Wednesday, September 26, 2007

Our Full Attention

After 40 days of introspection, after an intense two day proclamation of Hashem's sovereignty, after a week's worth of personal self betterment and sincere desire to return, and after an entire day of fasting and praying for the atonement - the cleansing from our past misdeeds - what is the next step in our personal journey ?

Naturally, if we used our time properly and achieved a measure of success in our Elul and Tishrei-so-far, then the real question on our minds is - how do we protect all that we've gained ? How do we prevent the heightened sensitivity to all things holy from dropping beneath the radar into a physicality-induced stupor ? How can we safeguard the "New Me" who is more concerned with my fellow man from slipping into a cynic who is only out for themselves ?

The answer is, of course, Sukkos - but how ?

Well, before our crash course in self betterment, there was plenty of mental energy being focused on our desires, wants and schemes. It is a given that these can prevent one from serving G-d properly. Even once we have emerged, a better person, we have still not directed these energies for good - we have simply denied them their evil application. Enter Sukkos, a holiday that is so filled with mitzvos that it can ( and does ! ) demand our entire attention. We have completed the "סור מרע" and now we are embarking on the "עשה טוב". This is the final part of our reformation - investing in our relationship with Hashem our full attention.

B'Hatzlacha !

Friday, September 21, 2007

The Way We Were

"השיבנו ד' אליך ונשובה חדש ימינו כקדם"
"Return us, Hashem, to you - and we will return, renew our days like they were before"

The greatest miracle of teshuva is a return to the innocent state of pre-sin.

When we do something wrong - we may say we're sorry - we may even mean it - but, generally speaking, we can never become the person we were before the wrongdoing.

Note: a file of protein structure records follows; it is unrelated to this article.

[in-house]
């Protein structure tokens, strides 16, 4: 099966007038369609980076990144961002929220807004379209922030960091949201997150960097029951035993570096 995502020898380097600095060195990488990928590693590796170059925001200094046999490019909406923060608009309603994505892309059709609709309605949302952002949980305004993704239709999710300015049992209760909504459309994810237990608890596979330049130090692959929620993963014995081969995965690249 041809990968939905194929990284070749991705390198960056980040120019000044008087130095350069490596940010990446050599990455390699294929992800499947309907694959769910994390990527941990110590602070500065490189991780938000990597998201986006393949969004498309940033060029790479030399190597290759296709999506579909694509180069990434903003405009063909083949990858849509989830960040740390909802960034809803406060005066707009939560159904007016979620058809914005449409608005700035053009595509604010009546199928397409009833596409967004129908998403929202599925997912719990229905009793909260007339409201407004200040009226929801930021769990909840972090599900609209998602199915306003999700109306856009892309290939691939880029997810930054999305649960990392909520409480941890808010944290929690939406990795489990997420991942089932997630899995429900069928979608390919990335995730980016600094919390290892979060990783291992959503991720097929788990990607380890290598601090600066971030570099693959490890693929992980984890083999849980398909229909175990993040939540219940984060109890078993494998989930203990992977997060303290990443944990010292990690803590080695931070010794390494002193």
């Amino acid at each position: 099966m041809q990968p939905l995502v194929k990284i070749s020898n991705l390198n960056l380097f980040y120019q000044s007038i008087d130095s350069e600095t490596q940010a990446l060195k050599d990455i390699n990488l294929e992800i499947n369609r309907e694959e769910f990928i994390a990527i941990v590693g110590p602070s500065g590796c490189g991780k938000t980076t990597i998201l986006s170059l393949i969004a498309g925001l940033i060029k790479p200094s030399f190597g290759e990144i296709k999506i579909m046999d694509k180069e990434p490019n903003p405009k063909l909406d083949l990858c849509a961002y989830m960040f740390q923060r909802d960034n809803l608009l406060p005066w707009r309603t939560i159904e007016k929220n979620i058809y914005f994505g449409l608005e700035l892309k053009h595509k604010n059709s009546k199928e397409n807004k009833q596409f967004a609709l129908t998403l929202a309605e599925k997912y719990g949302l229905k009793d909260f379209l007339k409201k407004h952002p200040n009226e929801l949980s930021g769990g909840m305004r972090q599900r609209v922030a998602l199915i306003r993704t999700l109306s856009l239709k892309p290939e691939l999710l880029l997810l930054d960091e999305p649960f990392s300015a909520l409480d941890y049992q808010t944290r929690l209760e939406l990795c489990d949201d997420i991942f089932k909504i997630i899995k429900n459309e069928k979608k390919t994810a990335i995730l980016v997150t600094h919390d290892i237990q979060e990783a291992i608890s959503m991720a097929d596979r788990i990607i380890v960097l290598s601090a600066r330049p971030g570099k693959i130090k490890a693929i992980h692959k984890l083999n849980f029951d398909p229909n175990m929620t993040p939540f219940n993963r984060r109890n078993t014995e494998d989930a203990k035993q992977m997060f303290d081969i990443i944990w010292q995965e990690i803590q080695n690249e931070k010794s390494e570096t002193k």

Enter the eternal kindness of the Creator. Teshuva is a cooperative venture. When we successfully complete our part ( regret, viduy and acceptance for the future ) Hashem's part begins. In His kindness he really does recreate us into a person - who is startlingly similar to the one we were - with one major difference. The sin is not part of their personal history.

"השיבנו ד' אליך ונשובה חדש ימינו כקדם"
"Return us, Hashem, to you - and we will return, renew our days like they were before"

Gmar Chasima Tova Lekol Klal Yisrael, amen.

Tuesday, September 18, 2007

Just Our Luck

While it is a matter of great discussion exactly where (or to whom) we sacrifice the Se'ir L'Azazel - the sacrificial scapegoat - all agree that it's fate must be chosen by lottery, or luck.

The Sefer Akeida shows us, through this, yet another facet of Hashem's tremendous kindness towards us.

We know that we must do teshuva for our misdeeds because they are barriers between us and our Father In Heaven. But what about things that we never knew were wrong ? They still create barriers and distance ourselves from the divine connection we wish to have - how can we atone for those sins - we never consciously chose to transgress by doing them ?! It was just our rotten luck that we were never exposed to the right way of doing things !